Minoxidil (Rogaine) is a medicine used for hair loss. Applying minoxidil to your scalp before and during chemotherapy isn't likely to prevent hair loss. However, some research shows that it may speed up your hair regrowth. More research is needed to understand whether minoxidil is effective in regrowing hair after cancer treatment.

What is the best way to care for hair during chemotherapy?

Your hair loss generally can't be prevented. However, it can be managed. Consider the following actions to help you cope with hair loss during treatment.

Before chemotherapy

  • Be gentle to your hair. Get in the habit of being kind to your hair. Don't bleach, color, relax or perm your hair. This can weaken it. Air-dry your hair as much as possible. Try to avoid heating devices such as curling irons and hot rollers. Strengthening your hair now might make it more likely to stay in your head a little longer during treatment.
  • Consider cutting your hair. Short hair tends to look fuller than long hair. As your hair falls out, it won't be as noticeable if you have short hair. Also, if you have long hair, going short might ease the transition to total hair loss.
  • Plan for a head covering. Now is the time to start thinking about wigs, scarves or other head coverings. Whether you choose to wear a head covering to hide your hair loss is up to you. But it's easier to plan for it now rather than later. Ask your healthcare professional to write a prescription for a wig. In the United States, the cost of a wig may be covered by health insurance.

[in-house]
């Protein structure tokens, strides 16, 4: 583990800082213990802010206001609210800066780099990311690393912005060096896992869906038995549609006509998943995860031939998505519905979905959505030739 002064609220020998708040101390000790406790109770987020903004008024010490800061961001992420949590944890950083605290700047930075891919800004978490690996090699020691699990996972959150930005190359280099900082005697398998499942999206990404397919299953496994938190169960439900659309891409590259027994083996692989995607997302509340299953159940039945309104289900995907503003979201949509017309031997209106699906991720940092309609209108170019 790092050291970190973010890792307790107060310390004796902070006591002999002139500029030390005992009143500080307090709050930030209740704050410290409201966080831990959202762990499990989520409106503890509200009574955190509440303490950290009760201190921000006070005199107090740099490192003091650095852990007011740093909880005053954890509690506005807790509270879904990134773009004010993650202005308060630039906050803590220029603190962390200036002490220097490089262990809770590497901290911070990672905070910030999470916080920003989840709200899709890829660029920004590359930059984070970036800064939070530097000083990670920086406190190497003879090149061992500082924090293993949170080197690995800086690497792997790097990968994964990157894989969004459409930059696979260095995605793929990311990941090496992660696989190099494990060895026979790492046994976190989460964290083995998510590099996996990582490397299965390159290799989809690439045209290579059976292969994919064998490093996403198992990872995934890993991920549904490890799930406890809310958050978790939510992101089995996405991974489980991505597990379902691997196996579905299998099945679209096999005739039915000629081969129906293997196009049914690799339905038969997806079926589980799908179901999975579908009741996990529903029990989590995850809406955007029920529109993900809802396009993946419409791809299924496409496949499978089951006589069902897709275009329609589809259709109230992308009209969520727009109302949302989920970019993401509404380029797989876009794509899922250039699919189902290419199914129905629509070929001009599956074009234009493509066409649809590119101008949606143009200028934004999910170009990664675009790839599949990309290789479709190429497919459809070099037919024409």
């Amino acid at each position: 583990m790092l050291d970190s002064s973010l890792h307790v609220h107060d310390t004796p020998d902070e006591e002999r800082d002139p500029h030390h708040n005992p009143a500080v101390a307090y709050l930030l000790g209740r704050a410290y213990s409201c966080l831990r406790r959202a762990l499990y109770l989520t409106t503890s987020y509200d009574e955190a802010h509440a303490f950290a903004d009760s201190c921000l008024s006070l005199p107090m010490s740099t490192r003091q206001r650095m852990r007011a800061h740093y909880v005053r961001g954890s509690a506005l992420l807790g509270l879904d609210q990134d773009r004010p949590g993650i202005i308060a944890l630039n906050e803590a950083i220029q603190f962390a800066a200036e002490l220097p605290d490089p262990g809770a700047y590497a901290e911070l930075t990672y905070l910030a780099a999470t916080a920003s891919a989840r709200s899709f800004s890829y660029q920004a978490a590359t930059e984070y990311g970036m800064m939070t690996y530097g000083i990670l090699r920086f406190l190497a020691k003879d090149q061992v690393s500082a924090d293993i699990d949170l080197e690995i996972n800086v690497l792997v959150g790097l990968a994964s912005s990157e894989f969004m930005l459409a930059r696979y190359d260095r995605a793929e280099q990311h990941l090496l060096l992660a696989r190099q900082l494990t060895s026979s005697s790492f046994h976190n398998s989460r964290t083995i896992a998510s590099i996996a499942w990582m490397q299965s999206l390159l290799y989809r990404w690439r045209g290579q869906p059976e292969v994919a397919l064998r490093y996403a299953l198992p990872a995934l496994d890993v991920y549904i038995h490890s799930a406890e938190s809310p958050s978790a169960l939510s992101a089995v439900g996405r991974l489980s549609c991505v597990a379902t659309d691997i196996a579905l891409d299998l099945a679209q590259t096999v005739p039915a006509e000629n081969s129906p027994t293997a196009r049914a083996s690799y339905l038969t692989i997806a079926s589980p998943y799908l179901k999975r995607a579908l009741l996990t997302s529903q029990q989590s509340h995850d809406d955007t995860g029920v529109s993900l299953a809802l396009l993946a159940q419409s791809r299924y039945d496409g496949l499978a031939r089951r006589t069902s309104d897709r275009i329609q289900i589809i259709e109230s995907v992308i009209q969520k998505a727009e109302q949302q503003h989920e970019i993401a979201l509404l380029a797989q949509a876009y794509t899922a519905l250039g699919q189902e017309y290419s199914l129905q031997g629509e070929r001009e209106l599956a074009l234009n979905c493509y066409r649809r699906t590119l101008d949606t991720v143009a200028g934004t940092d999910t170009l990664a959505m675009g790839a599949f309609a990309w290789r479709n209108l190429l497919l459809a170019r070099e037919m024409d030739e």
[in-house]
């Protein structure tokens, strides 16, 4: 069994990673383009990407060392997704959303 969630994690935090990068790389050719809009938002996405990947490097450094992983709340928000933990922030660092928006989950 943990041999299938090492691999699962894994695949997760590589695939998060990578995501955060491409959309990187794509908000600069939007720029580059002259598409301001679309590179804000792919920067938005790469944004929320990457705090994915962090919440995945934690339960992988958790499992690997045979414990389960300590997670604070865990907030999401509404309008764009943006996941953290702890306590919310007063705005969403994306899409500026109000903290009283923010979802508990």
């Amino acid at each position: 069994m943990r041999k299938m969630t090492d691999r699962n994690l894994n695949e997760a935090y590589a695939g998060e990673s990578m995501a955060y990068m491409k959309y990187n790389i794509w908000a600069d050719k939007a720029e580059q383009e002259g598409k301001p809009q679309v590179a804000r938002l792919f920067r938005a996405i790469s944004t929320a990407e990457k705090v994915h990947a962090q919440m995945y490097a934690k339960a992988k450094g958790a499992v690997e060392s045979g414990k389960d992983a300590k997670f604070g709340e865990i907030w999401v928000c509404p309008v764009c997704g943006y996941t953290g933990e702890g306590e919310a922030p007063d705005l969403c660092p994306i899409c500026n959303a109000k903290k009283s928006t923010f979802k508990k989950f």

During chemotherapy

  • Baby your remaining hair. Continue your gentle hair routine throughout your chemotherapy treatment. Use a soft brush. Wash your hair only as often as necessary. Consider using a gentle shampoo.
  • Consider shaving your head. Some people report that their scalps feel itchy, sensitive and irritated during their treatments and while their hair is falling out. Shaving your head can reduce the irritation and save you from shedding.
  • Protect your scalp. If your head is going to be exposed to the sun or to cold air, protect it with sunscreen or a head covering. Your scalp may be sensitive as you go through treatment. This means extreme cold or sunshine can easily irritate it. Having no hair or having less hair can make you feel cold. Wearing a head covering may make you more comfortable.

After chemotherapy

  • Continue gentle hair care. Your new hair growth will be especially fragile. It may be more easily damaged by styling products and heating devices. Hold off on coloring, relaxing or bleaching your new hair until it grows stronger. Processing could damage your new hair and irritate your sensitive scalp.
  • Try to be patient. It's likely that your hair will come back slowly and that it might not look the same right away. But growth takes time. It also takes time for your body to repair the damage caused by your cancer treatment.

What are some ways to hide hair loss during chemotherapy?

Covering your head as your hair falls out is a personal decision. For many people, hair is associated with personal identity and health. They choose to maintain that look by wearing a wig. Others choose hats and scarves. Still others choose not to cover their heads at all.

Ask your healthcare professional or a hospital social worker about resources in your area to help you find the head covering that's best for you.

Look Good Feel Better is a free program that provides hair and beauty makeovers and tips to women with cancer. These classes are offered throughout the United States and in several other countries. Many classes are offered through local chapters of the American Cancer Society.

Look Good Feel Better also offers a website for teens with cancer and a guide with information for men with cancer.

March 07, 2024 See more In-depth